Castello di OkrouhliceCastello di Okrouhlice

 

La prima menzione concreta di Okrouhlice si trova nei libri del monastero di Vilémov nel 1388. In quel periodo, l'abate Pietro vendette Okrouhlice e Chlístov a Bernardo, che in seguito scrisse di Okrouhlice. Lui o uno dei suoi parenti costruì una fortezza sopra il fiume Sázava. All'epoca si trattava probabilmente di una torre residenziale con annessi in legno. A ovest e a nord, dove sorgevano le case del villaggio, dovevano essere state costruite delle mura o almeno delle palizzate adiacenti all'edificio della fortezza. La strada di accesso conduceva dal guado intorno al mulino alla fortezza.

Nel 1454 viene citato come proprietario Tomek di Kněnice, il capostipite della famiglia Okrouhlick di Kněnice. Successivamente, la fattoria fu probabilmente divisa, perché nel 1527 Lidmila di Libodršice è menzionata come proprietaria e brevemente Mikuláš il più giovane di Dobřenice. Nello stesso anno Okrouhlice era probabilmente di proprietà anche di Václav Okrouhlický di Kněnice, che però viene menzionato solo un anno dopo. Nel 1539 viene citato come proprietario Jan Okrouhlický di Kněnice. Questi frequenti cambi di proprietario sembra abbiano portato al mancato pagamento delle tasse, tanto che Adam di Dobřenice fu costretto a ipotecare Okrouhlice nel 1542. Durante le guerre hussite, tuttavia, gli interessi diminuirono gradualmente.

Intorno al 1590 Okrouhlice, insieme alla vicina Světlá, divenne proprietà di Mikuláš Trčka di Lípa. All'epoca il villaggio e la fortezza erano in pessime condizioni. Mikuláš Trčka acquistò quindi la fattoria e la unì al maniero di Svetla. La fortezza fu mantenuta, mentre il villaggio stesso fu riunito al maniero che vi sorgeva e, grazie a ciò, fu annesso a Světlá. Rimase in possesso della famiglia Trčka fino al 1634, quando Adam Erdman Trčka di Lípa fu assassinato a Cheb.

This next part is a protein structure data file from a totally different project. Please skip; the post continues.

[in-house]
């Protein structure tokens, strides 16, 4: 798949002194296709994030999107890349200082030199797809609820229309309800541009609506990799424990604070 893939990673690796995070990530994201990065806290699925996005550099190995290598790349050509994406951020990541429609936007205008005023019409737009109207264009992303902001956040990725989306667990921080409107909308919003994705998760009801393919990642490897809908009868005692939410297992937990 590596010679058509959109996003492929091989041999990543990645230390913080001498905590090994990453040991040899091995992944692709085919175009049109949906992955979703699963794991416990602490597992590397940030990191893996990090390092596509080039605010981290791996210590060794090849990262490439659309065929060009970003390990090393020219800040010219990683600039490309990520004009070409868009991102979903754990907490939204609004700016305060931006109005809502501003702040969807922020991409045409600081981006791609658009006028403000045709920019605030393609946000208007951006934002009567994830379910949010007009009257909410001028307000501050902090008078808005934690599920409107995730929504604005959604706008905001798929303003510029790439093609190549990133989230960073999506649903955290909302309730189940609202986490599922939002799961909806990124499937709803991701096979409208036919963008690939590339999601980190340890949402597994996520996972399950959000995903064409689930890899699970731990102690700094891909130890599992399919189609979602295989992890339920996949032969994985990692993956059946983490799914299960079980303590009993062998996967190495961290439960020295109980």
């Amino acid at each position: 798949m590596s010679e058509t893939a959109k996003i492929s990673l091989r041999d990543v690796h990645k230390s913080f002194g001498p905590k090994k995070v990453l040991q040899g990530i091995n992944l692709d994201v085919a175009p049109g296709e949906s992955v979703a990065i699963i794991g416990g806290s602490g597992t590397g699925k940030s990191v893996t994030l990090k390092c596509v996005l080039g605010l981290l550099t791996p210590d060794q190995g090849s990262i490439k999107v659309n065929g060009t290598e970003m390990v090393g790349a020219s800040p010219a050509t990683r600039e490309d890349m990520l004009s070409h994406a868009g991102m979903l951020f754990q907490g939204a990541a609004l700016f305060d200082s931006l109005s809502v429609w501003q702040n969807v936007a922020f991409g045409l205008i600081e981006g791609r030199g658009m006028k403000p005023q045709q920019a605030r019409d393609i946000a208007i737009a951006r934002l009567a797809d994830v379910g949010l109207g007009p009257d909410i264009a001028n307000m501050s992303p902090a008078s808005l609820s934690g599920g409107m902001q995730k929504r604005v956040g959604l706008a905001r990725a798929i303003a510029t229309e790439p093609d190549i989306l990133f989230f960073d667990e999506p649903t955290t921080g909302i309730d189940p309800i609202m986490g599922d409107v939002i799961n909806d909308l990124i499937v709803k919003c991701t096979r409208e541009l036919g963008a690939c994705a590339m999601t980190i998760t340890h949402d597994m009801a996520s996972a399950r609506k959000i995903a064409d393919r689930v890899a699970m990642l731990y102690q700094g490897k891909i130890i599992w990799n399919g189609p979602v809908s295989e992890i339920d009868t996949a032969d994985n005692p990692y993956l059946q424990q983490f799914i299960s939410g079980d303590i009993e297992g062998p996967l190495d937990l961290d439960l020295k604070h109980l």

In 1680, Count Ferdinand of Waldstein apparently had a two-winged castle with St. Anne's Chapel and a ballroom built on the site of the fortress. He had the surroundings of the castle landscaped into a garden, which was complemented by a gazebo and a pond. It was then separated from the village square by a wall with an outbuilding, the so-called Drábovňa. After his death in 1696, Count Kornel bought the property in Okrouhlice, but in 1708 it was bought by the free lord Michal Asháč Kirchner. In the same year, however, the Imperial Privy Council is also listed as the owner and from 1692 Count Jan Petr Straka of Nedabylice and Libčany, who bought it for 120,000 gold coins. He had the chateau and its surroundings rebuilt - for example, he built a brewery to the north of it on the site of a defunct sheepfold. It is difficult to locate it today, but it probably stood under Hyrš's farm. At the same time, the chateau's granary was probably built and in 1848 a fountain in the courtyard with a water supply from the pond on the northern edge of the village.

On 7 January 1861, the castle was hit by fire, which quickly spread to the surrounding buildings. Although it was no longer inhabited by the nobility, the castle was quickly rebuilt using the Straka Foundation. The reconstruction was led by Martin Urban from Německý Brod, as evidenced by a record found in the tower's poppy. The same record documents the placement of a new metal turret on the repair tower on 6 August 1861. This turret was made by Matěj Skala, also from Německý Brod. The tower was repaired again in 1883. During the repairs, one floor of the tower was taken down, so that the castle no longer reached its original monumentality. Neither the original clock tower nor the stucco was restored. In 1847, the chateau chapel was consecrated, gradually dismantled and for some time served as an office. For a time, the castle housed a shelter for impoverished noblewomen. In the 20th century it was part of the operation of a nearby distillery, it was a branch of the Karlovy Vary Porcelain Company (until 2003)[2] and there were also apartments. Now (2016) the castle is abandoned and its reconstruction is under preparation.